History & Architecture

Essay: George Pasfield I, II, & III

From the book "In Lincoln's Shadow; Oak Ridge Cemetery Chronicles"
Block 10, Lot 338 & 244 (p. 105)
By Carolyn B Oxtoby, granddaughter of George Pasfield IV

According to a 1917 manuscript attributed to his grandson, George Pasfield, Sr. was born about 1790 in London, England. In 1793, the family immigrated to Philadelphia, where his father, also named George, died during a yellow fever epidemic. A later epidemic killed both Pasfield’s mother and sister, leaving him an orphan soon to be apprenticed to a cooper. The manuscript referred to him as “a competent and reliable young fellow” who, shortly after being apprenticed, was sent to Cuba with caries of staves to be set up for shipping rum and sugar. After a time, Pasfield was given charge of entire shipments between Cub and Philadelphia. He later attempted his own business in Cuba and then business shipping from Kentucky to New Orleans. Ultimately he settled in Paris, Kentucky, opened a general store, and, in 1821, married Mary Forden. After visiting Mary’s brother who had recently settled in Illinois” Sangamon County, George and Mary Pasfield sold their store in Paris and moved to Springfield, a town of approximately one thousand inhabitants, in the spring of 1821, before Abraham Lincoln arrived in New Salem in July of the same year.

The 1917 manuscript notes that George and Mary first lived in a building on the north side of the public square, on land they purchased. This building was only a few doors east of Diller’s Drug store, frequented by Lincoln and made famous by the political discussions held there. By this time, Springfield had already been selected as Sangamon’s county seat and the county court house stood on the square. It was in this first location that George and Mary’s first and only child, the future Dr. George Pasfield (George Pasfield III) was born on November 30, 1831. The Pasfields then moved in and around Springfield before settling on land currently located in the West Jackson Parkway neighborhood, just west of the State Capitol Visitors’ Center. According to the manuscript, the land was “well out in the country” and described by the History of Sangamon County’s author as a “cozy rural retreat.” The elder Pasfield built a house there where his family then lived until well after his death and the younger George built a house in 1896 which still stands to this day. The senior Pasfield added to and sold land throughout his life, ultimately passing a large portion of it on to his son.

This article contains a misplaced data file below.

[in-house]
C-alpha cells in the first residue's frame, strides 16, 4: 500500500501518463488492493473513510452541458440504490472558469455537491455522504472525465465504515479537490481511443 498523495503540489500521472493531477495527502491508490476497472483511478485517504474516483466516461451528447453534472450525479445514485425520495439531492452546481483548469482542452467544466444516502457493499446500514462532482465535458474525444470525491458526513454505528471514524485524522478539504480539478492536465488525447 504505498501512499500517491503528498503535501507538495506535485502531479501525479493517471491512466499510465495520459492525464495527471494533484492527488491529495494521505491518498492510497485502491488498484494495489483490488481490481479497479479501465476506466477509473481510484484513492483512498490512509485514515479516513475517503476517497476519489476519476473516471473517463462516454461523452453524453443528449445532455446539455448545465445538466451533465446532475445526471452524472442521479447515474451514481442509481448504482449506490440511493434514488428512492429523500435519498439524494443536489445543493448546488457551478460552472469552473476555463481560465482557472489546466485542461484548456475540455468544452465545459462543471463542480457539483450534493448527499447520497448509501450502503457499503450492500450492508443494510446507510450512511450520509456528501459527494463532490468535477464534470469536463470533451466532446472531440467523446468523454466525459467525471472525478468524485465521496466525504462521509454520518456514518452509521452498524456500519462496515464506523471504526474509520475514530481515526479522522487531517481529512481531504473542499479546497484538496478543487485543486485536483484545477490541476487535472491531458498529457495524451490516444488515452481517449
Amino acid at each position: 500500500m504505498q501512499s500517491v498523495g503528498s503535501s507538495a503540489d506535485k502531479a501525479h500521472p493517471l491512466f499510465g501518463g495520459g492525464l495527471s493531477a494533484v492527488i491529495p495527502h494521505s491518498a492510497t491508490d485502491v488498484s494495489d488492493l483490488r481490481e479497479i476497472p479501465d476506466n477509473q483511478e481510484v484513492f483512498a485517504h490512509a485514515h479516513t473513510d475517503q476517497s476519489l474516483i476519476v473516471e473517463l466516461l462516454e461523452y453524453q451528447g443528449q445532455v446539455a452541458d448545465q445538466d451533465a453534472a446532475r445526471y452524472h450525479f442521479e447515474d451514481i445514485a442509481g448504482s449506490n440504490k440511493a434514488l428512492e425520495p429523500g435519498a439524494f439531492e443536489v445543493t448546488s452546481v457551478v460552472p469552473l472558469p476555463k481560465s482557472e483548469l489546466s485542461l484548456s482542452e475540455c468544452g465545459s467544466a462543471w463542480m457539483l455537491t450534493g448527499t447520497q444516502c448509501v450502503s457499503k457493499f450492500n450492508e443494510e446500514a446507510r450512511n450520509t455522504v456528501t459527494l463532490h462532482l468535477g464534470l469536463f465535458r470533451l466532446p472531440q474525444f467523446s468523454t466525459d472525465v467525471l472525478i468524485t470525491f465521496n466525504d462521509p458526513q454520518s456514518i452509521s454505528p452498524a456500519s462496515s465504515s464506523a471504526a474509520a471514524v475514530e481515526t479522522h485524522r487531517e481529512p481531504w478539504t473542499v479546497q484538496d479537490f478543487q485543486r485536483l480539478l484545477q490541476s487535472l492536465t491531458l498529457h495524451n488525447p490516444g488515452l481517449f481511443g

Having gained experience in Kentucky as a shopkeeper, the senior George Pasfield took up business as merchant upon arriving in Springfield. For two different periods of time, the older Pasfield owned a general store in Springfield. References to the first can be found as early as 1834 in the Sangamo Journal, the predecessor the State Journal also first appeared in Springfield during 1831. the first store was located on the north side of the square and sold in January of 1837, nearly two months before the General Assembly selected Springfield as the new state capital and four months prior to Lincoln’s arrival in the town. On the west side of the square, he operated a second store with Washington Iles, brother of Elijah Iles, from as early as 1844 until he sold his share n 1846. After selling his share in the store, it appears the senior Pasfield stayed out of the general merchandise business and instead focused his attention upon his growing real estate holding and other local obligations.


Pasfield Family Grave Site
On October 9, 1869, the elder George Pasfield died, having lived to see the frontier village grow to a prosperous state capital of over seventeen thousand inhabitants. Pasfield, Sr. was remembered by the Illinois Ste Register with the words, “He was a man of strongly marked mind, and he assisted in the development of the region in which his lot was cast.” Less than a decade later, in 1877, Mary Forden Pasfield died. All three Georg Pasfields are burried in the family grave site at Oakridge Cemetery, Block 10, Lot 338 & 244.

In the winter of 1855-1856, the younger George Pasfield attended a course at St. Louis Medical College, and during the Civil War served as a contract surgeon at Camp Butler. Following the Civil War, Dr. George Pasfield ceased practicing medicine to devote full time to managing the multitude of downtown properties and several thousand acres of farmland. On September 19, 1866, he married Hathaway Pickrell. Together, the couple had three children: Emma, George Jr. (George Pasfield IV), and Arthur. Dr. Pasfield died in 1916 leaving his son, George IV to manage family affairs.

Many of his descendants remain in Springfield.

Submitted by Carolyn B. Oxtoby